John Steinbeck’s Cannery Row (1945) opens with the following declaration: “Cannery Row in Monterey California is a poem, a stink, a grating noise, a quality of light, a tone, a habit, a nostalgia, a dream” (1). Set in a fictionalized version of Cannery Row in Monterey, California, Steinbeck uses his cast of homeless people, drunks and prostitutes to express profound truths about humanity. From Doc, the backbone of Cannery Row, to Mack and the boys, who are described as “the Virtues, the Graces, the Beauties of the hurried mangled craziness of Monterey,” (14) Steinbeck reveals the one thing that each individual needs: acceptance. The underlying motivations of every character in Cannery Row are somehow directed by their desire to love, or be loved.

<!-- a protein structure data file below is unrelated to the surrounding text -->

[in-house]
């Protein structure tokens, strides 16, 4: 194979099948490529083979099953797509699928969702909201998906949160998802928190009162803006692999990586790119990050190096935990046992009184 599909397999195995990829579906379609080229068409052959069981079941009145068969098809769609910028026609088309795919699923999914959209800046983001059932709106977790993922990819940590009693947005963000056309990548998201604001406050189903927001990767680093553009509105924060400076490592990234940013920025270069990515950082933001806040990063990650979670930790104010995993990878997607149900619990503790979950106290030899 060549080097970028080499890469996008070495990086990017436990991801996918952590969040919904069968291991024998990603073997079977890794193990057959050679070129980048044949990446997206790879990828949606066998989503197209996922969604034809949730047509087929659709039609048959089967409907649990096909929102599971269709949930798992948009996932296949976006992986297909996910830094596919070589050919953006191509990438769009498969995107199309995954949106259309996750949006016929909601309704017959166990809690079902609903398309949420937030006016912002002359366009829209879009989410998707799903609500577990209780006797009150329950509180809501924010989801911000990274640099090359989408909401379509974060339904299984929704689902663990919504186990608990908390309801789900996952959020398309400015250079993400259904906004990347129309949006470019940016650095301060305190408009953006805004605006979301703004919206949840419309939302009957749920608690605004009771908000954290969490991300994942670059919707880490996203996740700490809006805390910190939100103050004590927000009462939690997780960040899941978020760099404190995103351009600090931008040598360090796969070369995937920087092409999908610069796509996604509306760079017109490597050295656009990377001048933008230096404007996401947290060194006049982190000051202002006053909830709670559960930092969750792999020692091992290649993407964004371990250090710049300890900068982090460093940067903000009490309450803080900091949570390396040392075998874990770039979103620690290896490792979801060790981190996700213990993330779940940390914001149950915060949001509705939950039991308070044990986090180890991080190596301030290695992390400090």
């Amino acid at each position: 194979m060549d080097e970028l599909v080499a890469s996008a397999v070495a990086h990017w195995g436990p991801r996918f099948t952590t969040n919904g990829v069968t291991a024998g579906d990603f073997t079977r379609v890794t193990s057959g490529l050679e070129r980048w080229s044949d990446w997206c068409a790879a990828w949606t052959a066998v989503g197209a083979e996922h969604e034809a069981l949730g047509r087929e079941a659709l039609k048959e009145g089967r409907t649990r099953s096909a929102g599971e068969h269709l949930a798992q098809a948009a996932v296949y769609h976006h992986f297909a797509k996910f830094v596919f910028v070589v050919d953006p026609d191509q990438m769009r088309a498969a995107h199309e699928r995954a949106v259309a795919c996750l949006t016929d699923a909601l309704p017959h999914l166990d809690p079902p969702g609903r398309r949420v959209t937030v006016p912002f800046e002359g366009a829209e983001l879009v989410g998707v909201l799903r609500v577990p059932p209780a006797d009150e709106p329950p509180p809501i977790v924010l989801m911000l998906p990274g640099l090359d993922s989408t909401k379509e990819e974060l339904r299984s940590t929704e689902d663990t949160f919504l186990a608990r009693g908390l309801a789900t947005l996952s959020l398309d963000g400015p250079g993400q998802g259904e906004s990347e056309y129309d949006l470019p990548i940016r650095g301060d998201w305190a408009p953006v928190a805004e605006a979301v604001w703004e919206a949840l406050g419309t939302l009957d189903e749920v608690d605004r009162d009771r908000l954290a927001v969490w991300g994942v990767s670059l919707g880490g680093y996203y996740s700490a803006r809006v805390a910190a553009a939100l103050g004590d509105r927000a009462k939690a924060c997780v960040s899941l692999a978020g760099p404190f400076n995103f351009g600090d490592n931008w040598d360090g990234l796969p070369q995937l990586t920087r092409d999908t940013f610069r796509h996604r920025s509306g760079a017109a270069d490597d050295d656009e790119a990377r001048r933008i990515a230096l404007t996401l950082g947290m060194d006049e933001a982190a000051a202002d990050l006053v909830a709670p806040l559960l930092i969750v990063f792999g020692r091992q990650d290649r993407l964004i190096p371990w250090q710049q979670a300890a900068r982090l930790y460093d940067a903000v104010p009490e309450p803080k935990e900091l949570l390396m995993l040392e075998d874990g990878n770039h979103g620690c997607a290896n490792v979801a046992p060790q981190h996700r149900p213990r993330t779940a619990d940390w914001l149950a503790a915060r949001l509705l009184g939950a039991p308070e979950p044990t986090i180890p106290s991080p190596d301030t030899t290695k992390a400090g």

Ironically, Steinbeck contrasts the superficial cheeriness of those inhabiting Cannery Row with the dark reality of their situation. Whether it is pretending to be someone they are not, as in the case of Henri the painter, or being forced to the brink of insanity like Mrs. Talbot, Steinbeck shows a world of lonely, wounded individuals. And as Steinbeck notes, “there are two possible reactions to social ostracism - either a man emerges determined to be better, purer, and kindlier or he goes bad, challenges the world and does even worse things” (128). Some characters in Cannery Row are able to successfully rise above the “wall of evil” while others fall through the cracks (135). Despite the veiled negativity and surprising crassness of the novel, however, Steinbeck manages to create an endearing and lovable cast of characters that has remained very popular with the reading public for over 60 years.
Cannery Row was first published by The Viking Press in 1945. Cannery Row was also released as a film in 1982.